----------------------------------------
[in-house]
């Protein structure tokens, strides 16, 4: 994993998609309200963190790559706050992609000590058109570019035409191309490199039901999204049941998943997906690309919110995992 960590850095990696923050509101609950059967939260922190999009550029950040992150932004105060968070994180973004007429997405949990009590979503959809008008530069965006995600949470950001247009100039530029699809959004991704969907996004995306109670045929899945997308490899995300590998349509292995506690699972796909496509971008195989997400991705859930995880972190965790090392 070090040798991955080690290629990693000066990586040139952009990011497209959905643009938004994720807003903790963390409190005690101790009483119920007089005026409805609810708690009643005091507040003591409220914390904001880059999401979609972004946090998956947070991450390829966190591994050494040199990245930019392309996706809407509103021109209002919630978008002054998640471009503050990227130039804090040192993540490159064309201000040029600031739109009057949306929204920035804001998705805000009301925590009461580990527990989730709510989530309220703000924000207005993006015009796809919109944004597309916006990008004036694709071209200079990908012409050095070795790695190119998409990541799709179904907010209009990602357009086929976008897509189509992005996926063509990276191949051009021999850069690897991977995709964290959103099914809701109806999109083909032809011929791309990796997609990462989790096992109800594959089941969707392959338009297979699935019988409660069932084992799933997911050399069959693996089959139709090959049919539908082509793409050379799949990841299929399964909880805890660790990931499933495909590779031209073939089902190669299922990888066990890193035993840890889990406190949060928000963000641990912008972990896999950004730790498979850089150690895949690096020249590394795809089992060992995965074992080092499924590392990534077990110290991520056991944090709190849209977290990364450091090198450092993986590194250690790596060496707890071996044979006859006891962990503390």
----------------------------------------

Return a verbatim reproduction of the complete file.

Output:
[in-house]
């Protein structure tokens, strides 16, 4: 994993998609309200963190790559706050992609000590058109570019035409191309490199039901999204049941998943997906690309919110995992 960590850095990696923050509101609950059967939260922190999009550029950040992150932004105060968070994180973004007429997405949990009590979503959809008008530069965006995600949470950001247009100039530029699809959004991704969907996004995306109670045929899945997308490899995300590998349509292995506690699972796909496509971008195989997400991705859930995880972190965790090392 070090040798991955080690290629990693000066990586040139952009990011497209959905643009938004994720807003903790963390409190005690101790009483119920007089005026409805609810708690009643005091507040003591409220914390904001880059999401979609972004946090998956947070991450390829966190591994050494040199990245930019392309996706809407509103021109209002919630978008002054998640471009503050990227130039804090040192993540490159064309201000040029600031739109009057949306929204920035804001998705805000009301925590009461580990527990989730709510989530309220703000924000207005993006015009796809919109944004597309916006990008004036694709071209200079990908012409050095070795790695190119998409990541799709179904907010209009990602357009086929976008897509189509992005996926063509990276191949051009021999850069690897991977995709964290959103099914809701109806999109083909032809011929791309990796997609990462989790096992109800594959089941969707392959338009297979699935019988409660069932084992799933997911050399069959693996089959139709090959049919539908082509793409050379799949990841299929399964909880805890660790990931499933495909590779031209073939089902190669299922990888066990890193035993840890889990406190949060928000963000641990912008972990896999950004730790498979850089150690895949690096020249590394795809089992060992995965074992080092499924590392990534077990110290991520056991944090709190849209977290990364450091090198450092993986590194250690790596060496707890071996044979006859006891962990503390």